Challenges with multi-benefit projects
At the March 2015 meeting of the Projects and Resources Committee (PARC) meeting, a panel representing three major projects along the Sacramento River gave interesting presentations and answered questions. The projects all have received much study and widespread public support. The panel gave an overview of each project with the purpose of addressing the following question:
If multi-benefit projects offer such incredible benefits, why is it so challenging to bring them to implementation?
The definition of a multi-benefit project varies among different organizations, but they essentially provide flood risk reduction while also benefitting the ecosystem, water quality, recreation and other aspects of the river system. The Forum invited speakers to the PARC meeting that are involved with three multi-benefit projects:
- Hamilton City Flood Damage Reduction and Ecosystem Restoration Project
- Kopta Slough Flood Damage Reduction and Habitat Restoration Project
- Riparian Sanctuary/PCGID Fish Screen
We'd like to thank Mark Cowan (USACE), Jose Puente (Hamilton City CSD and RD 2140), Aric Lester (DWR), Supervisor Burt Bundy (Tehama County), Michael Rogner (River Partners) and John Garner (Princeton-Codora-Glenn Irrigation District) for taking time to provide their perspectives on the challenges faced by multi-benefit projects.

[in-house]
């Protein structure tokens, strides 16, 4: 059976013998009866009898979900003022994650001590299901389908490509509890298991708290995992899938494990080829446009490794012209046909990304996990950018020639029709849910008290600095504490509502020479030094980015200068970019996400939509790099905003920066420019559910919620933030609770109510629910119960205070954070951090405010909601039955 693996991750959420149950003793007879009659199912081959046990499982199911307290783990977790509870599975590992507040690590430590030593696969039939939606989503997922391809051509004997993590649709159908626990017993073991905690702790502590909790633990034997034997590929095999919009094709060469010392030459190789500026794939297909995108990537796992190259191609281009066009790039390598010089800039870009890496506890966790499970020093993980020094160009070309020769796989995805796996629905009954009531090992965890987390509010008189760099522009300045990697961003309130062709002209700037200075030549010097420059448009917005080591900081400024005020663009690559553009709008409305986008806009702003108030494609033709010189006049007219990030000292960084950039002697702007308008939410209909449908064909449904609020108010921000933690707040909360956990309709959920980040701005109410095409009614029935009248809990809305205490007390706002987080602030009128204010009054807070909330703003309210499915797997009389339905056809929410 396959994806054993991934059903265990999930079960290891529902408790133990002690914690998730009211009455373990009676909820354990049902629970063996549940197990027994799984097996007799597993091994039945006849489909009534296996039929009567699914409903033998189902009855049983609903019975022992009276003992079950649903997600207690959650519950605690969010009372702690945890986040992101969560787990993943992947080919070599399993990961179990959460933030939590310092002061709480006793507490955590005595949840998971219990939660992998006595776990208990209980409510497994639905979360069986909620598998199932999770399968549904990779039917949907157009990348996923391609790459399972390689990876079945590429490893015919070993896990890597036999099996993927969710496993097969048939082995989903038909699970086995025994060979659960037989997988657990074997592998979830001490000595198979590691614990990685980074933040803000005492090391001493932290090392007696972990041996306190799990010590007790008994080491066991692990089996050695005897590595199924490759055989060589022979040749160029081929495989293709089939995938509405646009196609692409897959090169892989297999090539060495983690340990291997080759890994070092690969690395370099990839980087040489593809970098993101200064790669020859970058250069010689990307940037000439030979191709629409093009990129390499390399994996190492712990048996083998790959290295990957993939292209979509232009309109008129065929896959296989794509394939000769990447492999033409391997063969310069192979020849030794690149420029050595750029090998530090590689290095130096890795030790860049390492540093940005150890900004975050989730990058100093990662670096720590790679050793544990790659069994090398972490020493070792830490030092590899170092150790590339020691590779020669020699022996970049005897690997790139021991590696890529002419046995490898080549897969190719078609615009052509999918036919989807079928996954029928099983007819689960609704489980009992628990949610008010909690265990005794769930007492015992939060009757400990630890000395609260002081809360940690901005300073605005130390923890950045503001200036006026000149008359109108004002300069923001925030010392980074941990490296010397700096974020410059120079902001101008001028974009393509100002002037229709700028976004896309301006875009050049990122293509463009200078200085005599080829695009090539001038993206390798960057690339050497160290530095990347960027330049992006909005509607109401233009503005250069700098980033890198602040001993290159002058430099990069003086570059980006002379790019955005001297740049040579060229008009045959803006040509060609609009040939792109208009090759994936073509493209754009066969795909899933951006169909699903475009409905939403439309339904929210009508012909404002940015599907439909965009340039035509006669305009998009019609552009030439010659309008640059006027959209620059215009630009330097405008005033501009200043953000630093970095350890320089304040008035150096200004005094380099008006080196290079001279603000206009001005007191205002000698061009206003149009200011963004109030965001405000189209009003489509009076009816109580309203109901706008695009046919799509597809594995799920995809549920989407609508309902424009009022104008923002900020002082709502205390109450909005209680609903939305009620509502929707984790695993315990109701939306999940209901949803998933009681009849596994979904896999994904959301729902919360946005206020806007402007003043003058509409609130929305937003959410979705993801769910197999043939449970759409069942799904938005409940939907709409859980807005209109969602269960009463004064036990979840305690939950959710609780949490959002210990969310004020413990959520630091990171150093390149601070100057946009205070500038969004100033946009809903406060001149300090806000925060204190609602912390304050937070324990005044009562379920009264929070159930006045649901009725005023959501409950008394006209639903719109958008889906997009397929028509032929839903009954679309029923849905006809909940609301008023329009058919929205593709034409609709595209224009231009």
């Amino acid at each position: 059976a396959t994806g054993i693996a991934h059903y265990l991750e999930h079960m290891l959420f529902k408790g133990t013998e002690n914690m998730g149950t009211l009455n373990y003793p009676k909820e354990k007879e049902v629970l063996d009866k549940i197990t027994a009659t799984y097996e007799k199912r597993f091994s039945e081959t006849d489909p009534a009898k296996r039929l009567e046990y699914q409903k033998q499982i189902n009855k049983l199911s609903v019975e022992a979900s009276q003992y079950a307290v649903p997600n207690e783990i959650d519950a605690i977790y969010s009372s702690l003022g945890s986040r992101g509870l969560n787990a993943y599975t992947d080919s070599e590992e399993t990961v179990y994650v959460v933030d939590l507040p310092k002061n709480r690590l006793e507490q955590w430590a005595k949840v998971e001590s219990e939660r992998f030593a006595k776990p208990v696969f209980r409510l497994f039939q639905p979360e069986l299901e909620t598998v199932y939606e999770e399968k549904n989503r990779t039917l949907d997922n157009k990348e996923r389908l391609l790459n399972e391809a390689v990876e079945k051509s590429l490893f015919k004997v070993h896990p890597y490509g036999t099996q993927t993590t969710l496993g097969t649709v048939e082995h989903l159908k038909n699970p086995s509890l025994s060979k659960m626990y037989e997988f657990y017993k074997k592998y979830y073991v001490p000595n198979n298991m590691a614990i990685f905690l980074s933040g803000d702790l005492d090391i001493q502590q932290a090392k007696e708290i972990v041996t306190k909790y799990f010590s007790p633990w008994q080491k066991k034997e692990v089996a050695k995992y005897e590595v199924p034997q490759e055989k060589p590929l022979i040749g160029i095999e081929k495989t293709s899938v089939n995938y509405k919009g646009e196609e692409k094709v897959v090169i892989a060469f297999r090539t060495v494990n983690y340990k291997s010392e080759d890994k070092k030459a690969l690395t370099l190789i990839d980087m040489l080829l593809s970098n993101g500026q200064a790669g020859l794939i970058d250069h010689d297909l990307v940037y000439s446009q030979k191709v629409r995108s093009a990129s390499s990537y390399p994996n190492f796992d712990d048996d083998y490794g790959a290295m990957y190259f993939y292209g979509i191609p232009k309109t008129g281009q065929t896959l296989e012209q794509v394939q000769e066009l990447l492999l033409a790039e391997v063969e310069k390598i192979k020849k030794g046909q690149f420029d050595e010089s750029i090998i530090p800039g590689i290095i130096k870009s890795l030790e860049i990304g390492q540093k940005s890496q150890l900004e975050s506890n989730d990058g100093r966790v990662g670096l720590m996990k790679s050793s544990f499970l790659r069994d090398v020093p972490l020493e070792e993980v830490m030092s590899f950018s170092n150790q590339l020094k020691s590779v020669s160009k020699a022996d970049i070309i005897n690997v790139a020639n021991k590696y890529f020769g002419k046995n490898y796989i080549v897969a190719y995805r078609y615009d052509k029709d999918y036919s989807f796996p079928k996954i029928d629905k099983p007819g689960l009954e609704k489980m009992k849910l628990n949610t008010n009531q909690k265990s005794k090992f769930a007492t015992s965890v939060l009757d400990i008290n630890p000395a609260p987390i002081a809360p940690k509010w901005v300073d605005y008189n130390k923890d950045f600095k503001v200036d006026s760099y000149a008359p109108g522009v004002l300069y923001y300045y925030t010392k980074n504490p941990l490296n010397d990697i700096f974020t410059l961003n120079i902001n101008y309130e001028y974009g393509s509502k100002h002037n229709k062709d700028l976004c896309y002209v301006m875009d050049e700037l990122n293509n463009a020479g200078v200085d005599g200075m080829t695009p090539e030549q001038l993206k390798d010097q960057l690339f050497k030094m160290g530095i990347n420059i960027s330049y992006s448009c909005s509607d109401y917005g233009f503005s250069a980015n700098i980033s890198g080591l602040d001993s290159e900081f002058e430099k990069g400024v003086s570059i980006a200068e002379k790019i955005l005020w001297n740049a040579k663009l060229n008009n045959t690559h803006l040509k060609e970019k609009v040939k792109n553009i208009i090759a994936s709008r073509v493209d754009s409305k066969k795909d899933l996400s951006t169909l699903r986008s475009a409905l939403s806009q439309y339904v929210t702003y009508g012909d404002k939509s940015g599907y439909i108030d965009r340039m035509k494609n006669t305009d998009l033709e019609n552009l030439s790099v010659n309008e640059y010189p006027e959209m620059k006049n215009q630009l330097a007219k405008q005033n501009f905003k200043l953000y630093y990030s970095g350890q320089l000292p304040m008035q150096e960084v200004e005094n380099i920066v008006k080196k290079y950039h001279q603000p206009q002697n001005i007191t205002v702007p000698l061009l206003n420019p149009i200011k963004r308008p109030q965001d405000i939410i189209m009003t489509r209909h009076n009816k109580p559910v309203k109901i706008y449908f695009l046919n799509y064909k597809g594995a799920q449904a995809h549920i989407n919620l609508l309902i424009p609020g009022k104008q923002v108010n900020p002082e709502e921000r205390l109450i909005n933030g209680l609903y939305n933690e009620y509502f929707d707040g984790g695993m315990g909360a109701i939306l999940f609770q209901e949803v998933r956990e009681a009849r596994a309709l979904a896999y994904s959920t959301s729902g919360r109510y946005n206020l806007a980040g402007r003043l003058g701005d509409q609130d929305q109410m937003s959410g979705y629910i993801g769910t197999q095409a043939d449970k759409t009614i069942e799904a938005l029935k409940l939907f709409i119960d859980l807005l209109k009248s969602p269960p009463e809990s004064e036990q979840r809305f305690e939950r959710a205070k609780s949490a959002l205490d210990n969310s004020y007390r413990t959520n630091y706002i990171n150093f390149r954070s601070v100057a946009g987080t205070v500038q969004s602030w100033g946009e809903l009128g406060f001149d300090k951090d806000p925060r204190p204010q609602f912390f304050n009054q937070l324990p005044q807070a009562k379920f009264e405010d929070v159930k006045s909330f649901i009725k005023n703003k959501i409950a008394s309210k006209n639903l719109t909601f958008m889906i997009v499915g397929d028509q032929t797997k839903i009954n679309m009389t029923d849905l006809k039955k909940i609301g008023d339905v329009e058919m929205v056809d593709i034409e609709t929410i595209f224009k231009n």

The identified challenges are:
- The projects take a long time; twenty years is not unusual.
- Flood projects are a challenge to fund through the federal government, especially for small communities with few economic resources.
- The multi-benefit policy of the USACE is relatively new, with few projects having successfully utilized it.
- Multi-benefit projects require a breadth of technical expertise.
- Once federal funding is in place, implementing these projects needs to proceed expeditiously.
- The potential and analysis of hydraulic change associated with multi-benefit projects can be challenging, especially if agencies look for assumption of liability from project proponents.
- Multiple benefits requires the coordination of multiple agencies with different missions. With the distinct process and regulations of each agency, working together can be a challenge.
- Using a multi-benefit project for mitigation can produce challenges from the extended time frame for the projects and the need to match mitigation timing to impact timing.
Any of these challenges on its own can derail or delay a project. Combine them and it becomes clear why twenty years can typify the lifespan of a multi-benefit project. The Forum's PARC will discuss these challenges further at its next meeting, with a brainstorming session devoted to exploring the challenges and their potential solutions.
For more information on the presentations to the PARC, you can access the March meeting notes and PowerPoints here: